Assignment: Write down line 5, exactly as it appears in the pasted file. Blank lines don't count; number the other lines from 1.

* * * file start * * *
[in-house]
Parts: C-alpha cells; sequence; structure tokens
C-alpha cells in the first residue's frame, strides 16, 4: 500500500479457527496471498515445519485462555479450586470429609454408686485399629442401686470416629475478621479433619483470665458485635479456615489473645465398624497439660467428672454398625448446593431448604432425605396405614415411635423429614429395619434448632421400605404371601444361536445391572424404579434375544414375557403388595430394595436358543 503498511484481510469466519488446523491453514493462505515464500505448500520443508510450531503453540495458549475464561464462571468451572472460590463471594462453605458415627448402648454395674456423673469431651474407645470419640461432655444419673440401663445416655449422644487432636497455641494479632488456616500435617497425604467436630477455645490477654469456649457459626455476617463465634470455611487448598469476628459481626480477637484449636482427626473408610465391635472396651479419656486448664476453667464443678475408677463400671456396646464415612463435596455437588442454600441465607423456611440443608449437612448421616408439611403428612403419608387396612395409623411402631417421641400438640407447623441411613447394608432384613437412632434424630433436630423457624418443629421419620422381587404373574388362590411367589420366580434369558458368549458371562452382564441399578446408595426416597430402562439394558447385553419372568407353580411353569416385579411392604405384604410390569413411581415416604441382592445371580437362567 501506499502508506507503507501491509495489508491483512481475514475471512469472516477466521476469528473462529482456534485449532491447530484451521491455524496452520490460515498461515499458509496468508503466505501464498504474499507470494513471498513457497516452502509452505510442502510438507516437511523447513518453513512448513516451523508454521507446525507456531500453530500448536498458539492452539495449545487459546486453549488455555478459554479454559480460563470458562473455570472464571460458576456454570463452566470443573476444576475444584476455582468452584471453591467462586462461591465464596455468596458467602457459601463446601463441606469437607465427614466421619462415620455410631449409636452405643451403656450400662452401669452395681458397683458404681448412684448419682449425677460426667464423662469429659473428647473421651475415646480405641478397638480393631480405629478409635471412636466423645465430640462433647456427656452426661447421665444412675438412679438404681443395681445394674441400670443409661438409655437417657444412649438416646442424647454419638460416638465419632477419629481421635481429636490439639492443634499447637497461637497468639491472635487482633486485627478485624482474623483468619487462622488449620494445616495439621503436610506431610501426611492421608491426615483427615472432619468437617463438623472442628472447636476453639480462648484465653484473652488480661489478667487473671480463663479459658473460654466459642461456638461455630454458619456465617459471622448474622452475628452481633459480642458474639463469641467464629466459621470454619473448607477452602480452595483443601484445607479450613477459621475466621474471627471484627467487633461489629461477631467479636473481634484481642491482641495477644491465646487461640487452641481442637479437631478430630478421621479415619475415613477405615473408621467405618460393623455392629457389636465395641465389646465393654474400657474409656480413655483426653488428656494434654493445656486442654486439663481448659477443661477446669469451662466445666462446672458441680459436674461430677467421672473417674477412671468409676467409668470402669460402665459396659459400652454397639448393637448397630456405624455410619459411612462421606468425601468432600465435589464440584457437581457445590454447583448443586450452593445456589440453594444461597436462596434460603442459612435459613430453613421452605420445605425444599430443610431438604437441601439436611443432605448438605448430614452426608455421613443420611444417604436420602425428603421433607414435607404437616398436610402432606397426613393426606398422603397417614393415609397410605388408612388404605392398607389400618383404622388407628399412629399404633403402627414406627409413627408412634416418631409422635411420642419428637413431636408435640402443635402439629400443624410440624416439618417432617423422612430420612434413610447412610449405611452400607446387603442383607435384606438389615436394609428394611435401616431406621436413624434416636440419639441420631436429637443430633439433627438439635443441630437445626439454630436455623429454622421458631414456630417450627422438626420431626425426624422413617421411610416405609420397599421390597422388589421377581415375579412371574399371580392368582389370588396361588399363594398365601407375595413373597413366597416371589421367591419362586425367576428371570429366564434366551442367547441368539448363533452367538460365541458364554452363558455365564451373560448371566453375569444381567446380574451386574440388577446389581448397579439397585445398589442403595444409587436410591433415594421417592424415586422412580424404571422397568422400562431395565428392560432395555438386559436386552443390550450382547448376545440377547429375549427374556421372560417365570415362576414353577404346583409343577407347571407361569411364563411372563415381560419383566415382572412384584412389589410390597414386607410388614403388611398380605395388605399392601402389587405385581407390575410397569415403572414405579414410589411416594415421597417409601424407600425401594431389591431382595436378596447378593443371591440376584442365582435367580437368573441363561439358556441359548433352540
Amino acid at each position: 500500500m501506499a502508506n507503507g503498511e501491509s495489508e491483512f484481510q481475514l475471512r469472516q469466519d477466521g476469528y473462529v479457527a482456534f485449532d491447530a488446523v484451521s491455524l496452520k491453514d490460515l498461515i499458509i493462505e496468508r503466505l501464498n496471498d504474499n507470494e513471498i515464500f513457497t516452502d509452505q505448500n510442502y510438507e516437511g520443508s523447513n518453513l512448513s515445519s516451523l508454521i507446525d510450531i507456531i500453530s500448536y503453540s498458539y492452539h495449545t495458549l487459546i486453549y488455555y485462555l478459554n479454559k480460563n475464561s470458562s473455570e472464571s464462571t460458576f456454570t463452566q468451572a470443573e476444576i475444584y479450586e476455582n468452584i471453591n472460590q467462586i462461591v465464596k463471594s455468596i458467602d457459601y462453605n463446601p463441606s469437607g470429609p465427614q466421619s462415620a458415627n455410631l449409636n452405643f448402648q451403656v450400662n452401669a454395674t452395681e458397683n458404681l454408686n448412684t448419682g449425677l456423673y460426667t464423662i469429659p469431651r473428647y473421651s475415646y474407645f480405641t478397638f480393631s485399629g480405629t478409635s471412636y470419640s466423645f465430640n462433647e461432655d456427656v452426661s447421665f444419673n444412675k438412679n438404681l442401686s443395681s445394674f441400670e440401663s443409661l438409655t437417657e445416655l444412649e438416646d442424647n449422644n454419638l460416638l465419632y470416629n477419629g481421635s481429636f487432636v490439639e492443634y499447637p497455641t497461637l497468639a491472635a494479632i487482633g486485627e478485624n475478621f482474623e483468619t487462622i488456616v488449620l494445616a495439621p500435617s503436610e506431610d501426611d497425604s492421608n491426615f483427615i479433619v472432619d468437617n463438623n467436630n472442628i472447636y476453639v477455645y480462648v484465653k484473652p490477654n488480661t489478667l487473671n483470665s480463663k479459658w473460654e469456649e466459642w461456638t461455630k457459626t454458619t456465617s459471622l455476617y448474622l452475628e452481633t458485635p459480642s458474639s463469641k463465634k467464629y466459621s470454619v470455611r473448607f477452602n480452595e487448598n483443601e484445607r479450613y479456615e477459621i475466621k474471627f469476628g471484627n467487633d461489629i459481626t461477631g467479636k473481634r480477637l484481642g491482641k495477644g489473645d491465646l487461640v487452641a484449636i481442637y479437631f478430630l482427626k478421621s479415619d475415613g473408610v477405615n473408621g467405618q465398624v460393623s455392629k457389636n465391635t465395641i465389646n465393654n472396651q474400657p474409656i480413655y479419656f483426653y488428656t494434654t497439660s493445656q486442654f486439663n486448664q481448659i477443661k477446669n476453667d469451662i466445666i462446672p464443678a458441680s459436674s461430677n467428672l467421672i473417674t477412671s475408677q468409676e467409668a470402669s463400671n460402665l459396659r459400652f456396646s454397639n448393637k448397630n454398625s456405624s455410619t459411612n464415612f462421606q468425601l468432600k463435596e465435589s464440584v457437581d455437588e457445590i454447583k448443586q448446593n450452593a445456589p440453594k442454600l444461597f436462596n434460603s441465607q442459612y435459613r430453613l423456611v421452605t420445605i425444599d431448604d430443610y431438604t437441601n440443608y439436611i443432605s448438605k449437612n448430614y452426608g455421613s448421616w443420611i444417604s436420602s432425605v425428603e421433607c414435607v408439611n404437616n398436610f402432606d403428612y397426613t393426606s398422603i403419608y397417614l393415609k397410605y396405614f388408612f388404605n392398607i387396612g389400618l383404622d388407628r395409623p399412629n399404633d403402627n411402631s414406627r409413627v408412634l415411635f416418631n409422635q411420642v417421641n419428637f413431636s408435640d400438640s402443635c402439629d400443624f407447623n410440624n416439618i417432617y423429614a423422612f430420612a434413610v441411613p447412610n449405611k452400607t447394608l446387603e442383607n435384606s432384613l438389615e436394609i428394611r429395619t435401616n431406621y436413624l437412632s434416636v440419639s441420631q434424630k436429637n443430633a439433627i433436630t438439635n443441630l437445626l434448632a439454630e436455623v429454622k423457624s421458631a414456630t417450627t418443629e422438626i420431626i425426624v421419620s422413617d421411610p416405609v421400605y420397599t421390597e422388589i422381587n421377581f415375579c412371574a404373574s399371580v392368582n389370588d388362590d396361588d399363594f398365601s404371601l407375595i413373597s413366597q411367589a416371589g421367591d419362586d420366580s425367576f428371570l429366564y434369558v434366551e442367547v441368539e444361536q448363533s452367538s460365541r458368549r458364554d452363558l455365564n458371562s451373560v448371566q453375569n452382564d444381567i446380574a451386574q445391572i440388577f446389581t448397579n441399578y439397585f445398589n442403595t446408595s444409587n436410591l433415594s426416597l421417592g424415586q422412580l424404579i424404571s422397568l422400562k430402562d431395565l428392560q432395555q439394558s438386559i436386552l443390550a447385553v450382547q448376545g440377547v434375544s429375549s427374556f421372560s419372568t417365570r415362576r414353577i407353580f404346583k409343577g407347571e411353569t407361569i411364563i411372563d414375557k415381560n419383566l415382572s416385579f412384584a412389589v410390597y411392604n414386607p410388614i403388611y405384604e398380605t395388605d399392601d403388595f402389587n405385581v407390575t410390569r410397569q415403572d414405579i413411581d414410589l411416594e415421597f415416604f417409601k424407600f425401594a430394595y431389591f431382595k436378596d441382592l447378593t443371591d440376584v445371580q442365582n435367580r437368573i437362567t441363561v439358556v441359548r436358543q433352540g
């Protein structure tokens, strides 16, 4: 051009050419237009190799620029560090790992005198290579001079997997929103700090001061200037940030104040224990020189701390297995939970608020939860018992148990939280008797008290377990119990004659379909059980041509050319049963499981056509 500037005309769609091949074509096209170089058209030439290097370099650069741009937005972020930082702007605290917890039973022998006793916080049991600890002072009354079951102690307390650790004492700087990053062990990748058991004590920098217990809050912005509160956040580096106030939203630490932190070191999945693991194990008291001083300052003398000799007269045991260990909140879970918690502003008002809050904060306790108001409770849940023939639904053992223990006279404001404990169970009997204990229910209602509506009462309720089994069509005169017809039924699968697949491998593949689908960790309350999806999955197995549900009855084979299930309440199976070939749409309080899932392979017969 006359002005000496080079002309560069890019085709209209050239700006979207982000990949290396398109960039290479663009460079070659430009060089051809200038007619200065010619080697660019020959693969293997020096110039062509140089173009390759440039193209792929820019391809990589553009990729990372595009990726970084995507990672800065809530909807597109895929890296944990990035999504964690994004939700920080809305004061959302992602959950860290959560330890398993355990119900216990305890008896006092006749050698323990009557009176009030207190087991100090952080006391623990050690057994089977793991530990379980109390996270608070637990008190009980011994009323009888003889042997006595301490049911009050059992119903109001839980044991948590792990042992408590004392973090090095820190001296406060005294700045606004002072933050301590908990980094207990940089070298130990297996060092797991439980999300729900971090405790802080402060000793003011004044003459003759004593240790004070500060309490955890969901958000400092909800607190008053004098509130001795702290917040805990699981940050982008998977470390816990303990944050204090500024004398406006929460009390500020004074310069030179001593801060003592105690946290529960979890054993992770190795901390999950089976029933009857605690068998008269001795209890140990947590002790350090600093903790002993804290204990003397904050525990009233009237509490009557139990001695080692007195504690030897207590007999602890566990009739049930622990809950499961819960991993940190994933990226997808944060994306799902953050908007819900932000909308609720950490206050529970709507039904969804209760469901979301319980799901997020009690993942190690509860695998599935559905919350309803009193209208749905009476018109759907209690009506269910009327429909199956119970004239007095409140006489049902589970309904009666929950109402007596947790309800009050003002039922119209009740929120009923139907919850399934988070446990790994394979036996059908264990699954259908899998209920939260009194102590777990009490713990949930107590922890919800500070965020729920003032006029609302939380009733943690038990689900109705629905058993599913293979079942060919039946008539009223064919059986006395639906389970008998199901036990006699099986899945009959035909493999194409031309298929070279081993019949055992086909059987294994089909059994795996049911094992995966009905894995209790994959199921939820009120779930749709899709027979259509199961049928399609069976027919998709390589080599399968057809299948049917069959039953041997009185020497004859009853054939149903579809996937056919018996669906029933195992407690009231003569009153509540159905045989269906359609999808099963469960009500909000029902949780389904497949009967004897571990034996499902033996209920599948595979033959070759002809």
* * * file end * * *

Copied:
């Protein structure tokens, strides 16, 4: 051009050419237009190799620029560090790992005198290579001079997997929103700090001061200037940030104040224990020189701390297995939970608020939860018992148990939280008797008290377990119990004659379909059980041509050319049963499981056509 500037005309769609091949074509096209170089058209030439290097370099650069741009937005972020930082702007605290917890039973022998006793916080049991600890002072009354079951102690307390650790004492700087990053062990990748058991004590920098217990809050912005509160956040580096106030939203630490932190070191999945693991194990008291001083300052003398000799007269045991260990909140879970918690502003008002809050904060306790108001409770849940023939639904053992223990006279404001404990169970009997204990229910209602509506009462309720089994069509005169017809039924699968697949491998593949689908960790309350999806999955197995549900009855084979299930309440199976070939749409309080899932392979017969 006359002005000496080079002309560069890019085709209209050239700006979207982000990949290396398109960039290479663009460079070659430009060089051809200038007619200065010619080697660019020959693969293997020096110039062509140089173009390759440039193209792929820019391809990589553009990729990372595009990726970084995507990672800065809530909807597109895929890296944990990035999504964690994004939700920080809305004061959302992602959950860290959560330890398993355990119900216990305890008896006092006749050698323990009557009176009030207190087991100090952080006391623990050690057994089977793991530990379980109390996270608070637990008190009980011994009323009888003889042997006595301490049911009050059992119903109001839980044991948590792990042992408590004392973090090095820190001296406060005294700045606004002072933050301590908990980094207990940089070298130990297996060092797991439980999300729900971090405790802080402060000793003011004044003459003759004593240790004070500060309490955890969901958000400092909800607190008053004098509130001795702290917040805990699981940050982008998977470390816990303990944050204090500024004398406006929460009390500020004074310069030179001593801060003592105690946290529960979890054993992770190795901390999950089976029933009857605690068998008269001795209890140990947590002790350090600093903790002993804290204990003397904050525990009233009237509490009557139990001695080692007195504690030897207590007999602890566990009739049930622990809950499961819960991993940190994933990226997808944060994306799902953050908007819900932000909308609720950490206050529970709507039904969804209760469901979301319980799901997020009690993942190690509860695998599935559905919350309803009193209208749905009476018109759907209690009506269910009327429909199956119970004239007095409140006489049902589970309904009666929950109402007596947790309800009050003002039922119209009740929120009923139907919850399934988070446990790994394979036996059908264990699954259908899998209920939260009194102590777990009490713990949930107590922890919800500070965020729920003032006029609302939380009733943690038990689900109705629905058993599913293979079942060919039946008539009223064919059986006395639906389970008998199901036990006699099986899945009959035909493999194409031309298929070279081993019949055992086909059987294994089909059994795996049911094992995966009905894995209790994959199921939820009120779930749709899709027979259509199961049928399609069976027919998709390589080599399968057809299948049917069959039953041997009185020497004859009853054939149903579809996937056919018996669906029933195992407690009231003569009153509540159905045989269906359609999808099963469960009500909000029902949780389904497949009967004897571990034996499902033996209920599948595979033959070759002809």